Canadian staff at the EBRD—Canadians are well represented on EBRD staff. At the end of 2010, there were 31 Canadian professionals on the staff of the EBRD, representing 2.9 per cent of total professional positions, just under Canada’s 3.4‑per‑cent share of the institution’s capital. Canadians fill the senior positions of Deputy Chief Compliance Officer, Director of Planning and Portfolio for Financial Institutions, and Director of the Early Transition Countries Initiative.
Canada’s membership in the EBRD, and its active participation in the discussion of policy and operational issues, is an important means to help shape regional standards and regulations in the EBRD’s 29 countries of operations. By supporting continued political and economic reform, Canada is contributing to the countries of operations’ stability and integration into the world economy.
Canada shares with the Bank the overriding objective of developing a strong private sector in its countries of operations by mobilizing financing for projects with a high transition impact and by providing advice and technical assistance to businesses and governments. Through its participation in the EBRD’s Board of Directors and Board of Governors, Canada has been able to press for greater attention to governance issues in the Bank’s operations. Moreover, Canada has been able to help shape the environmental and social safeguards that govern the EBRD’s lending.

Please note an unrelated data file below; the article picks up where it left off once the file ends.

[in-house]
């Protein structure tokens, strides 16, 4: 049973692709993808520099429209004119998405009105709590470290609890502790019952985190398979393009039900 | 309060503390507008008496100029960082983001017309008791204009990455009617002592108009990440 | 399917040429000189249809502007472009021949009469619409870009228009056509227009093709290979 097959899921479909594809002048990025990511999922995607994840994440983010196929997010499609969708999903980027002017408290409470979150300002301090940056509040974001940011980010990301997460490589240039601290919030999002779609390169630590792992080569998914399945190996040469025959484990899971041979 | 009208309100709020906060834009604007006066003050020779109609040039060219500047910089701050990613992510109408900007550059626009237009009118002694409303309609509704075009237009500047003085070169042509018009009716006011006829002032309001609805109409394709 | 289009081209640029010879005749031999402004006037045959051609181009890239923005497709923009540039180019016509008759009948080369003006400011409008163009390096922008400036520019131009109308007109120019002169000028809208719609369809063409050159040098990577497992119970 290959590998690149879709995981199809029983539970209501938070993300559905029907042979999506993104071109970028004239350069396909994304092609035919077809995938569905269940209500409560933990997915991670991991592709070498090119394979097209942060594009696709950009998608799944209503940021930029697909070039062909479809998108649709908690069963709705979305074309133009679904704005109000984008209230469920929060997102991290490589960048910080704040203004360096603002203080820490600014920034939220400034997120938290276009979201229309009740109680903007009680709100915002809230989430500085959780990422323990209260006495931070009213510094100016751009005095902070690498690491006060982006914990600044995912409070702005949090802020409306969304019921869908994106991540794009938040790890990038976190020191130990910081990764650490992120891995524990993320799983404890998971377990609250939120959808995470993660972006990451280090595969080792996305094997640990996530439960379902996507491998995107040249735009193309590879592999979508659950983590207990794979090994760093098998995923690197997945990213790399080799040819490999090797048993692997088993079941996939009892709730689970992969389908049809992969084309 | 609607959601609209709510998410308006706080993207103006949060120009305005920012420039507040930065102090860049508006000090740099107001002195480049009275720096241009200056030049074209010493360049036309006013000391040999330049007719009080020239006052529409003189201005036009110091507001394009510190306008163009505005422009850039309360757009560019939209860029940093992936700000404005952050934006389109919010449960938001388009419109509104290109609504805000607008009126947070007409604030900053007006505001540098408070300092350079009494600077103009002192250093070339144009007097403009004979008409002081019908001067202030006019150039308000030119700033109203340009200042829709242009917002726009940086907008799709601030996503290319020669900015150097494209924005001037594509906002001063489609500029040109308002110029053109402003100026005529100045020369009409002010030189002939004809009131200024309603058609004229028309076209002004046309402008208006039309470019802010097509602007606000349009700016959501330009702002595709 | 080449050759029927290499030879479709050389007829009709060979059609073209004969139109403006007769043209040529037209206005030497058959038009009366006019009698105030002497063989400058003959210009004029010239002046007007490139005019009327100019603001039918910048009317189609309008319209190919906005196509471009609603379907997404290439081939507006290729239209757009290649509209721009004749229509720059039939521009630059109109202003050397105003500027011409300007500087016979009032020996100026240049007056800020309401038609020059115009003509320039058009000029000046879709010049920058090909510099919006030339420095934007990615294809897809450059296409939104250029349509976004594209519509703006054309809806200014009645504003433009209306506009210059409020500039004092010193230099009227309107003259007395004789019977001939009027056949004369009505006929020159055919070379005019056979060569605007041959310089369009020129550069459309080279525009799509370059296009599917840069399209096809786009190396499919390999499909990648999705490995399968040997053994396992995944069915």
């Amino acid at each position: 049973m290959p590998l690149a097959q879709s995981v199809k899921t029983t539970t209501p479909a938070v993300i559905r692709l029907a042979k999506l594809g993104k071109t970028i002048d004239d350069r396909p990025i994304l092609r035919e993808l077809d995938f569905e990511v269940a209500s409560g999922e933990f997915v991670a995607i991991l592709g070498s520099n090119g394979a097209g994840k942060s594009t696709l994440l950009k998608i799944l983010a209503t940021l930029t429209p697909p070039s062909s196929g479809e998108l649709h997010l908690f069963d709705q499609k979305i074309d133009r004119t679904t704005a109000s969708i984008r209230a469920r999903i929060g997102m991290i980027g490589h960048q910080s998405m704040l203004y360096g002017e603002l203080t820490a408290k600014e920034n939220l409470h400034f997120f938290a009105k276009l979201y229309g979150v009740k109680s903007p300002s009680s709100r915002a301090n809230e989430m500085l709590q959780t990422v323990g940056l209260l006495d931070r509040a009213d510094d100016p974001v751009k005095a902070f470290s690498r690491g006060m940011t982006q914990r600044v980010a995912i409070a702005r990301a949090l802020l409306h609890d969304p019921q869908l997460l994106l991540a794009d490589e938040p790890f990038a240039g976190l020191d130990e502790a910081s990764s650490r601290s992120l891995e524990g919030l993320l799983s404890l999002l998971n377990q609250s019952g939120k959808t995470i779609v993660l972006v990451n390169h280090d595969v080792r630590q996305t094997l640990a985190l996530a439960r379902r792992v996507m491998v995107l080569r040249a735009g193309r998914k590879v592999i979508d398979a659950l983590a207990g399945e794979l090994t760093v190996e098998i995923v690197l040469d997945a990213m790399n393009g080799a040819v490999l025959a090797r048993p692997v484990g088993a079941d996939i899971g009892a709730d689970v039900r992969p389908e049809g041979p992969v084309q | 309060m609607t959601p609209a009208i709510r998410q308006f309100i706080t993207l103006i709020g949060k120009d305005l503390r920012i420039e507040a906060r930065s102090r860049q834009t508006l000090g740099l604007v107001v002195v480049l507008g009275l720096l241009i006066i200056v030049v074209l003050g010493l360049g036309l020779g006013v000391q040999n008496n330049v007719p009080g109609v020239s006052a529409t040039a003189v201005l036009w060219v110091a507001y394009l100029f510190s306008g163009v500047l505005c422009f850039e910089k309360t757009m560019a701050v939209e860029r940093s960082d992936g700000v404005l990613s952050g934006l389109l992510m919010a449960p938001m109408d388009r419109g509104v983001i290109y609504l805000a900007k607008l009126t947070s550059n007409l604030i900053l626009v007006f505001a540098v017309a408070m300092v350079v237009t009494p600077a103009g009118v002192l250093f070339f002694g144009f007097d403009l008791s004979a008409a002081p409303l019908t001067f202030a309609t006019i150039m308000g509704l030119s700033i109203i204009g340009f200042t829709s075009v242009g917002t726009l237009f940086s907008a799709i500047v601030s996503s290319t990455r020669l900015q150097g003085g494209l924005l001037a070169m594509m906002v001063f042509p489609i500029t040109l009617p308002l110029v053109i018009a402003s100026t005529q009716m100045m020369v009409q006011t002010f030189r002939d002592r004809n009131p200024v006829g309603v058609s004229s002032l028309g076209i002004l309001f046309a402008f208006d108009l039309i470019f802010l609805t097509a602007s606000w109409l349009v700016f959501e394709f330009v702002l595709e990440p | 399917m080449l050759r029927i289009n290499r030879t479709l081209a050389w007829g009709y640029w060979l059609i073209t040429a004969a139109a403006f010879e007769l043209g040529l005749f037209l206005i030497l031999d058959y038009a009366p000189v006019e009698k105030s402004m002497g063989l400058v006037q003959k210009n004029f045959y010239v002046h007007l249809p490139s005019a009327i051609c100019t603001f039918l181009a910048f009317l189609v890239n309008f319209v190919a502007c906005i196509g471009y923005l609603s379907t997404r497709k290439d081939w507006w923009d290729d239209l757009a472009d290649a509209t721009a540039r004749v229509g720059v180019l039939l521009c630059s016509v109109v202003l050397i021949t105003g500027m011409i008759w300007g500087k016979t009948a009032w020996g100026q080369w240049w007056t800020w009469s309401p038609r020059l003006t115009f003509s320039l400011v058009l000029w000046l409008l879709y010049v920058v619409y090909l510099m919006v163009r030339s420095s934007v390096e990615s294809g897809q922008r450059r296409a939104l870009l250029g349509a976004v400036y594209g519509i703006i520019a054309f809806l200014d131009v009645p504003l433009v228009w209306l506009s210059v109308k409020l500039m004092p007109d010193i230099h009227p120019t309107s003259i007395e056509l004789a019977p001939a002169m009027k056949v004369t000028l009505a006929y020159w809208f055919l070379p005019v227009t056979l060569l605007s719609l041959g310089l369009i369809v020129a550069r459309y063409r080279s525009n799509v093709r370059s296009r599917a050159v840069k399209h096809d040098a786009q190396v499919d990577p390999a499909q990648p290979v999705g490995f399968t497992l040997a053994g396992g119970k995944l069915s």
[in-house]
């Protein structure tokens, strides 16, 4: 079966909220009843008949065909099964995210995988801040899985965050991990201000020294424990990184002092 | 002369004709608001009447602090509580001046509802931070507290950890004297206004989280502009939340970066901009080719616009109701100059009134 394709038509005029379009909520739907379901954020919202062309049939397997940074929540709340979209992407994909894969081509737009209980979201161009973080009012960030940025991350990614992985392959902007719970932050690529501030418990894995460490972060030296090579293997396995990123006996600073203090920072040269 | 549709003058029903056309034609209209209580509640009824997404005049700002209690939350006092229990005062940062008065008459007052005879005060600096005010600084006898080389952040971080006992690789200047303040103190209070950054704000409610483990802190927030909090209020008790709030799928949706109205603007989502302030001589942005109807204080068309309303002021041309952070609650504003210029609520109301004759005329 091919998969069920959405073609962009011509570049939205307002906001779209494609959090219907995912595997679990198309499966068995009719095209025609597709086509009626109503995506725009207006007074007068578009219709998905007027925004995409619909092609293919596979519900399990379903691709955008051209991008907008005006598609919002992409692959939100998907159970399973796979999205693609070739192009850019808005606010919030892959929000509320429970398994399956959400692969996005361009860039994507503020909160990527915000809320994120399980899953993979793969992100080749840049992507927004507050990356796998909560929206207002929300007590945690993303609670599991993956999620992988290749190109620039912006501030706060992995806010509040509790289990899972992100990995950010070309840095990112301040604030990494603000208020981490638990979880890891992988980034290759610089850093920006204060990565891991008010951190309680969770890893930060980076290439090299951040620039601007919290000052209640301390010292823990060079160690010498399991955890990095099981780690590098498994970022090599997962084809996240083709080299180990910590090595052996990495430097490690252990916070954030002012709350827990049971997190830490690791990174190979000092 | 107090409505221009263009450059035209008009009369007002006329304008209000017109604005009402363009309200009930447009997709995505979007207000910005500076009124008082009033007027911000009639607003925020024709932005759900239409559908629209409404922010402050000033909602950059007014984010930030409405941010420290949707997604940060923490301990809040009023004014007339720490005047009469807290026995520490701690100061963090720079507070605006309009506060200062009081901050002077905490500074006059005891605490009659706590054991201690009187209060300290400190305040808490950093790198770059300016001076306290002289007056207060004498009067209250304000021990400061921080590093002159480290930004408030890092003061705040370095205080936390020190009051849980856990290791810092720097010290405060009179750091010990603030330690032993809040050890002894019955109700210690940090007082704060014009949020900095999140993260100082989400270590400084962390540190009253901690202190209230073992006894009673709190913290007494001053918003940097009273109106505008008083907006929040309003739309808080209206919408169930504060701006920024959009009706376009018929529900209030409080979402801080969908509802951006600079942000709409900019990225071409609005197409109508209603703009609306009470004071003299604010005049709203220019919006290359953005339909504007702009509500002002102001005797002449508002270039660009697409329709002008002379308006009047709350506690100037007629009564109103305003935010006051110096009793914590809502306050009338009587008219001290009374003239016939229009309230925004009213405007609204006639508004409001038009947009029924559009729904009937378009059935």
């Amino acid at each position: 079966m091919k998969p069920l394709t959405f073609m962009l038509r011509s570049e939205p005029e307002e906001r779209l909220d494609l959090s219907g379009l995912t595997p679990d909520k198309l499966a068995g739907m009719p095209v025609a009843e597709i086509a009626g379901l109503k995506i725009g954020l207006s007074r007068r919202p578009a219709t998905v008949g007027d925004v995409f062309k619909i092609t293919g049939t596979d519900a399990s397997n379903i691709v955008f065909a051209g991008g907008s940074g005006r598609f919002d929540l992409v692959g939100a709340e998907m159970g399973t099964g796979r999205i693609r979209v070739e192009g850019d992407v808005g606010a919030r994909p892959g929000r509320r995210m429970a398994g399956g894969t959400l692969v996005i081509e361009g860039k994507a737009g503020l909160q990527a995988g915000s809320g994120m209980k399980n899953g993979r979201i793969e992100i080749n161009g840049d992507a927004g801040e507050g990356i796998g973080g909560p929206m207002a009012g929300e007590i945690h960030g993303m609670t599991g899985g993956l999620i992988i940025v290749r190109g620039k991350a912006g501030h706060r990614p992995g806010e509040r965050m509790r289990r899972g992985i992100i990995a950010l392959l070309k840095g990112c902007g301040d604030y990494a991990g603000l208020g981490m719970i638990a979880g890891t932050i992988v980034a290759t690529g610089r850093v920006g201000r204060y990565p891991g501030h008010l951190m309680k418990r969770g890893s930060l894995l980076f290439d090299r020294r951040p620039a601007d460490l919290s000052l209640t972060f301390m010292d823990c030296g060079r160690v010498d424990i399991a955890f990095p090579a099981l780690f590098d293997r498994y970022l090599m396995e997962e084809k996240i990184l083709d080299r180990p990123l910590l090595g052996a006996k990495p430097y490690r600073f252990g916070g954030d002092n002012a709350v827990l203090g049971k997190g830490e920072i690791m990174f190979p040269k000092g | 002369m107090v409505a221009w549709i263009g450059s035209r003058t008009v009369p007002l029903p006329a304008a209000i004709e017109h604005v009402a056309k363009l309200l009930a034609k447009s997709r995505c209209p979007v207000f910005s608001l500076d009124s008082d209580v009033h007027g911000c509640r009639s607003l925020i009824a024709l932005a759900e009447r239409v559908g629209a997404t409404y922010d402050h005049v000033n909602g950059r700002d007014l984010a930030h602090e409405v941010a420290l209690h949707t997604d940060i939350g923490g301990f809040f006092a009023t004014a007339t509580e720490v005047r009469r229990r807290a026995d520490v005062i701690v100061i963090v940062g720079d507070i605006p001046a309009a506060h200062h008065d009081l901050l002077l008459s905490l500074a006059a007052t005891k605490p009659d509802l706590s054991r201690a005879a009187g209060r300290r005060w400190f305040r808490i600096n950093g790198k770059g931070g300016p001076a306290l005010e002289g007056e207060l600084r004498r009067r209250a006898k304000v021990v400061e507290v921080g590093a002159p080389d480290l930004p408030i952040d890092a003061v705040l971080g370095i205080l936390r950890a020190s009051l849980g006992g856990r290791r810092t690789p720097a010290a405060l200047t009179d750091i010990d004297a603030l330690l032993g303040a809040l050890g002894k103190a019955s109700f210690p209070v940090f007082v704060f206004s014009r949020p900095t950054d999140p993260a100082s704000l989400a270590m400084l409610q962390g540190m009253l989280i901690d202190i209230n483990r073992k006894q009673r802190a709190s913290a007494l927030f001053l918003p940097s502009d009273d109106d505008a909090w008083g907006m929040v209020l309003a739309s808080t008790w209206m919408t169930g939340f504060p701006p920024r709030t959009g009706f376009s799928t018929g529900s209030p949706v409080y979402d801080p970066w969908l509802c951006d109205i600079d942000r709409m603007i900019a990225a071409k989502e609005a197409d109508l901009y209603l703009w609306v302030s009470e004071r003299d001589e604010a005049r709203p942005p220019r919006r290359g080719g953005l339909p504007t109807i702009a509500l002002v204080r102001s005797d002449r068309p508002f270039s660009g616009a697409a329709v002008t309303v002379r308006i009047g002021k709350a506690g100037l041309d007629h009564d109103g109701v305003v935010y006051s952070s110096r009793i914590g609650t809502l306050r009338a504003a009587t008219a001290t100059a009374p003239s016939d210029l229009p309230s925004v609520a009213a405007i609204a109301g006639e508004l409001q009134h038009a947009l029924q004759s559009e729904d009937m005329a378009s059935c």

Given Canada’s decision to focus its development assistance in fewer countries as per aid effectiveness principles, Ukraine was selected as the only country of focus in Europe. The Bank therefore provides Canada with a vehicle to reach transition countries that are not currently part of our bilateral development assistance programs.
Canada is interested in raising awareness among Canadian companies of opportunities presented by the EBRD. Canadian companies can seek financing for projects undertaken in the Bank’s countries of operations. The Bank often relies on the procurement of goods and services from the private sector to implement transition projects. Canadian consulting firms have been successful in winning EBRD‑financed contracts. Canadian consultants were awarded 68 contracts in 2010 (up from 52 in 2009) valued at €1,306,265 (down from €2,293,097 in 2009). Canadian companies have also successfully invested in the countries of operations with the EBRD’s assistance. In 2010, the EBRD provided loans and equity worth $215 million to Canadian companies.
The responsibility for oversight of the EBRD’s key activities resides with the Department of Finance. The Department of Finance coordinates Canadian policy advice and manages Canada’s strategic interests at the EBRD in consultation with Foreign Affairs and International Trade Canada and the Canadian International Development Agency.
As noted earlier in the report, in May 2010 the Board of Governors voted to temporarily increase the Bank’s total authorized capital from €20 billion to €30 billion. €1 billion of the increase consists of a reallocation of the Bank’s reserves to paid‑in shares. This reallocation took effect on May 14, 2010. As the shares were distributed among members based on existing shareholdings at the Bank, there is no impact on relative voting share.